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    Government to pay in Aneha scandal

    Minister of Land, Infrastructure, and Transport Kazuo Kitagawa has made an announcement about the Aneha scandal:

    Regarding the earthquake resistance falsification scandal, Minister of Land, Infrastructure, and Transport Kazuo Kitagawa announced on 4 December that he is investigating a plan to have federal and prefectural-level government bodies bear the entire burden of paying for the demolition of condominium complexes known to have insufficient earthquake resistance. His reasoning was that “there is also a danger to residents in surrounding buildings, so [the demolition] has a prominent public interest dimension.” He related this to the press corps this morning after a television appearance.

    Kitagawa explained that the reason for public assistance in this case was that “assessing who bears responsibility among the developers and other parties requires time, and we cannot wait that long.”

    Some of the affected residents have already organized a group so they can share information and possibly negotiate collectively. Kitagawa isn’t kidding about the danger to the neighbors, BTW; the catastrophic 1999 Taiwan earthquake saw several large, modern buildings tip over.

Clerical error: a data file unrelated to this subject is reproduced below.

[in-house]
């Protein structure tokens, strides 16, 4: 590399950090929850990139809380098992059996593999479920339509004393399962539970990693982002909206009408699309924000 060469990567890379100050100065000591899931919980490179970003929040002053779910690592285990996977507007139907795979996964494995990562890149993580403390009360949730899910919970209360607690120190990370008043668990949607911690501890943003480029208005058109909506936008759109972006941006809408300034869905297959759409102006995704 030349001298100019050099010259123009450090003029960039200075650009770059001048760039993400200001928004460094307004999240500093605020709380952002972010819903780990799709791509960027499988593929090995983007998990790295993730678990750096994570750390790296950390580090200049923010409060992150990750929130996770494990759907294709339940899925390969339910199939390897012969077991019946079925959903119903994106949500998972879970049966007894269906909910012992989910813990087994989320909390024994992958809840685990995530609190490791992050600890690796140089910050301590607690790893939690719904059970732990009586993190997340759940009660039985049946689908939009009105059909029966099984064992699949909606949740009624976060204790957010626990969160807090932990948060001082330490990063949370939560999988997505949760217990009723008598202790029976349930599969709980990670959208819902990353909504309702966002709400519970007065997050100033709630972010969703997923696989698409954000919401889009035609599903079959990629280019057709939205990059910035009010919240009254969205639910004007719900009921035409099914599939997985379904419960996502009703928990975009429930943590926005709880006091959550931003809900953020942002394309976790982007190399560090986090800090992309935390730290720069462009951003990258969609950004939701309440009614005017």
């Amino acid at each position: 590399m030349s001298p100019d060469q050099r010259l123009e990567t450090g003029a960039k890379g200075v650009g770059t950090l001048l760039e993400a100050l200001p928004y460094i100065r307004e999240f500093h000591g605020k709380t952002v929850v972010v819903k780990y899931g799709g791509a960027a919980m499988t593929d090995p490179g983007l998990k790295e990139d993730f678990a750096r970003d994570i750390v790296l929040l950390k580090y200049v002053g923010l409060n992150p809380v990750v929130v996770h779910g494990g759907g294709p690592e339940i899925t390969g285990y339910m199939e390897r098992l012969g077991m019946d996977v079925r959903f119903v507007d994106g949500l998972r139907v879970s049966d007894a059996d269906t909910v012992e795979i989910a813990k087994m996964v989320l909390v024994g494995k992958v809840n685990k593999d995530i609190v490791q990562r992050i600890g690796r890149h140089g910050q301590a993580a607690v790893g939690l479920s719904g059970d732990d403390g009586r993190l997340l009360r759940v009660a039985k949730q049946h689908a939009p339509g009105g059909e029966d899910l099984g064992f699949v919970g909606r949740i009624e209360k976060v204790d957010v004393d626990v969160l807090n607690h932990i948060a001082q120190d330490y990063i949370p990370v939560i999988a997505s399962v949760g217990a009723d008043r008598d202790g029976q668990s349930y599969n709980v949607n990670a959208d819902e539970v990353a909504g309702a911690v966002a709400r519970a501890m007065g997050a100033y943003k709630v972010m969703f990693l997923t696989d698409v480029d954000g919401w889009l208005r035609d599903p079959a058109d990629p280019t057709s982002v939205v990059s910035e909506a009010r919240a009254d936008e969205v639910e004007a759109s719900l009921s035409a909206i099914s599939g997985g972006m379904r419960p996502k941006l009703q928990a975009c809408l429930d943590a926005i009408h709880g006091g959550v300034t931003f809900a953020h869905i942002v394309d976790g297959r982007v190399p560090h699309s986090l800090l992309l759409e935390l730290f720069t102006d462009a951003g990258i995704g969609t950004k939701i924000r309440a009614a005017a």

Oh, yeah, and just in case you’re not already rattled enough over this whole mess, check this out:

    The architecture firm that designed one of the buildings for which disgraced architect Hidetsugu Aneha faked strength reports says it met directly with the building companies to warn them about Aneha in early 2004, but was ignored.

    The Kanagawa Prefecture-based design company, and Atlas Sekkei, the architectural firm in Tokyo’s Shibuya Ward asked to check Aneha’s structural-strength reports, said they spotted irregularities in those reports.

    The Kanagawa design firm said it had a meeting with Kumamoto-based Kimura Construction Co. and Tokyo-based consulting firm Sogo Keiei Kenkyujo (Soken) in early 2004 to point out the problems.

    But the two firms did nothing. Both Kimura Construction and Soken continued to commission work to Aneha, leading to the construction of a string of defective hotels and condominiums.

    The latest revelation directly contradicts what officials at Kimura and Soken have said.

    2 Responses to “Government to pay in Aneha scandal”

    1. Chris_B says:

      Government pays == we the taxpayers pay. Nice going Nagatacho

    2. Sean Kinsell says:

      That’s true, but I do think that this particular instance involves the sort of safety net that’s not just welfare statism run amok. We’re talking about a physical danger to citizens that was very real and that they could have had no reasonable way of knowing they were putting themselves in. The pity is that money can’t be commandeered from the liquid assets of everyone who signed off on those fraudulent structural integrity reports.

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